Who will want to read this book? Academics in related disciplines for sure. As suggested, the authors provide an extensive reference list for the discussion of rankings. University faculty associations (and management?) everywhere might refer to the research in this book to enhance discussions on the use of scholarly evidence — especially citation indexes — for appointment, promotion and tenure. Governors, donors and marketing offices should read this book and reconsider their crass use of rankings (national or global) for any functional purpose. This should be an urgent read for non-western, non-northern, government and university leaders. While accepting the notion that existing university quality assessment in many countries might need reform, the notion that GURs are a replacement for local quality assessment needs to be questioned. Finally, the themes and national case studies from elsewhere could help Canadian leaders understand why university rankings of any sort haven’t taken hold in Canada (other than as a commercial enterprise and for applicants that can’t read). As a public system (with minor exceptions) Canadian universities are of homogenous high quality. There is no need for a ranking system compliant with a set of external standards in order to protect the consumer. Every Canadian university will provide an outstanding undergraduate experience, though any analysis that explains the significant differences between Canadian universities is most appropriate (e.g. National Study of Student Engagement). In addition, Universities Canada provides a form of national accreditation by requiring a set of institutional factors (not ranked outputs) for membership. And unlike other places in the world, not many Canadian students are looking for an undergraduate, international experience and are not likely to be swayed by an institutional global ranking in the top 1000 of universities worldwide.
However, that brings me to my only (perhaps unfair) substantial criticism of this book. Despite the fact that the editor and most of the contributors are Canadian and are scholars at a Canadian university, there are only a few passing references in this book to any Canadian university, and no discussion of the application of this very thorough analysis to the Canadian circumstance. Specifically, while it arguably beyond the scope of this book, some assistance in how to respond to parents, governors, the government and the media regarding the national and international university rankings of Canadian universities would have been useful. I realize that the Maclean’s ranking exercise has generated its own cottage industry of both academic and institutional critics.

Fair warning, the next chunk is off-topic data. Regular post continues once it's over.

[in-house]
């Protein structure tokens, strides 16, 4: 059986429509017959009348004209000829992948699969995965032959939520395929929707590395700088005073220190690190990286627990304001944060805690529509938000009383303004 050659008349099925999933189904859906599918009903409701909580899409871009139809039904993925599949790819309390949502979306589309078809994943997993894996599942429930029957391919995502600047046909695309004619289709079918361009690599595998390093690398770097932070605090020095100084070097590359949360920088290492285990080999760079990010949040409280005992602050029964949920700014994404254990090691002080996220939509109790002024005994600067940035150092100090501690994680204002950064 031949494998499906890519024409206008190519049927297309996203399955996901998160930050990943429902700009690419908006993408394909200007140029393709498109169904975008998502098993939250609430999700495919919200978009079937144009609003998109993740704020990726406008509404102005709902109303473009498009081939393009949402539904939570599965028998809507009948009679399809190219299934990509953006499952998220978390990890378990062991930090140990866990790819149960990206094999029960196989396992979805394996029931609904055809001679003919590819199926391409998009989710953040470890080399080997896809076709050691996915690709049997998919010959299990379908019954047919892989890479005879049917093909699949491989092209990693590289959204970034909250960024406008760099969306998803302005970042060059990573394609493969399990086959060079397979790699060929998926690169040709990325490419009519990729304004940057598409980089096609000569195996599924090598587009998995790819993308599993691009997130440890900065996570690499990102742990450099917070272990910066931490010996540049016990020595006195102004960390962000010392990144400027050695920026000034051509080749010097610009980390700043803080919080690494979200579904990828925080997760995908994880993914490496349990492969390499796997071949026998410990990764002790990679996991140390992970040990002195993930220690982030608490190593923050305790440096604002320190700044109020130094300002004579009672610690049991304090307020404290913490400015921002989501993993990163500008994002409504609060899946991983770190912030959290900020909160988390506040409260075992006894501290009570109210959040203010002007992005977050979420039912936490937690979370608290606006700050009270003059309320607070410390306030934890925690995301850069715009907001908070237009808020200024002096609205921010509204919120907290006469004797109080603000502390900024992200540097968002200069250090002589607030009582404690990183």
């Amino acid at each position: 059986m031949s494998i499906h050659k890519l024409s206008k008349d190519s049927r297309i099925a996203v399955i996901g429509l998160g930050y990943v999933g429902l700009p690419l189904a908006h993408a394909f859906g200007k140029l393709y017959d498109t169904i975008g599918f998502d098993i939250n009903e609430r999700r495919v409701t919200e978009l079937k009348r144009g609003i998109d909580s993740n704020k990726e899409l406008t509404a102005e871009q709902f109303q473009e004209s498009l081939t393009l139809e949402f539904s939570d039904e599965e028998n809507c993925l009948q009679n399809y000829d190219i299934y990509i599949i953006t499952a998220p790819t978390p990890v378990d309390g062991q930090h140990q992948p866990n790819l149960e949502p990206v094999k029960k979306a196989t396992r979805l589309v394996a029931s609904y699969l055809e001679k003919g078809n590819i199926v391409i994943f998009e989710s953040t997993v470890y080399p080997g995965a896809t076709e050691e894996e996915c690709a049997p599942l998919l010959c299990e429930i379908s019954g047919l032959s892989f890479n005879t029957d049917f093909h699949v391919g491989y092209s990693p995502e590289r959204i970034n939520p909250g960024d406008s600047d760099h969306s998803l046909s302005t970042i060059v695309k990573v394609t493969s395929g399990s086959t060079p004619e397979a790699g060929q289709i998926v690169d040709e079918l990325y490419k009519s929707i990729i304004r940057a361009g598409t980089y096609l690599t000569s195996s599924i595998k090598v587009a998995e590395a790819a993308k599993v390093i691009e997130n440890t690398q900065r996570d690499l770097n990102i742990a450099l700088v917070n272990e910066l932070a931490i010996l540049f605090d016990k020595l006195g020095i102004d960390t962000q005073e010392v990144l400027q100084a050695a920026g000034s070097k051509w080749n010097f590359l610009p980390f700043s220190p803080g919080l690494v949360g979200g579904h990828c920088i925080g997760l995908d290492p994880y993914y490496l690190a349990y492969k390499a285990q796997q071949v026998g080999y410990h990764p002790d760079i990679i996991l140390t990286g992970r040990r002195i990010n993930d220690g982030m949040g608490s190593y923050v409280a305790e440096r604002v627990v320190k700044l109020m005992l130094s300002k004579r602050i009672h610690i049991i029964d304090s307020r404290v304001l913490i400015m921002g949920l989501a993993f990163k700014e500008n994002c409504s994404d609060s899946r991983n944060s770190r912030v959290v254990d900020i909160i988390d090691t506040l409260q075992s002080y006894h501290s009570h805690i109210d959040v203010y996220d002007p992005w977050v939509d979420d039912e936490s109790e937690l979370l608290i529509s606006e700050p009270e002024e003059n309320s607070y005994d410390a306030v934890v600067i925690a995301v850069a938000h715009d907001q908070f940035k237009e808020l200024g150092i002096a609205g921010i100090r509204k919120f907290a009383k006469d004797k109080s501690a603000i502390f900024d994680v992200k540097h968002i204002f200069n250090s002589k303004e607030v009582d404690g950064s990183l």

And, from my humble perspective as a long time university President, the Maclean’s rankings are more entertainment than substance. After almost thirty years of publication, those institutions that (ad nauseam) rank at the top still parade the results in their marketing materials, and those further down treat the experience with a modicum of resignation and humour. (Ranked in last place, one institution sent out a tongue in cheek message proudly claiming “When you are 22nd you try harder”—with apologies to 1962 AVIS.) Furthermore, as suggested above, few governments, boards or even the media have a clue — or care — which (or why) Canadian universities are included in any of the international rankings. (There are 5 in the top 200 and 32 in the top 1000 THE rankings. When you are 980th you try harder?). But none the less, some help for leaders to intelligently discuss the annual ranking exercises would be welcome. Why should Canadian universities be any less concerned — or vulnerable — to the effect of the “Harvardometers,” or to the motivations of commercial media?
As a leader who has been concerned for many years about the system effects of university ranking exercises, I enjoyed — and learned from — a book that helps frame my criticism in a more intellectual and scholarly fashion. Thanks for that. This book is a significant contribution to the discussion of national and global rankings.
D.G. (David) Marshall is past president of Mount Royal and Nipissing Universities. He lives in Calgary.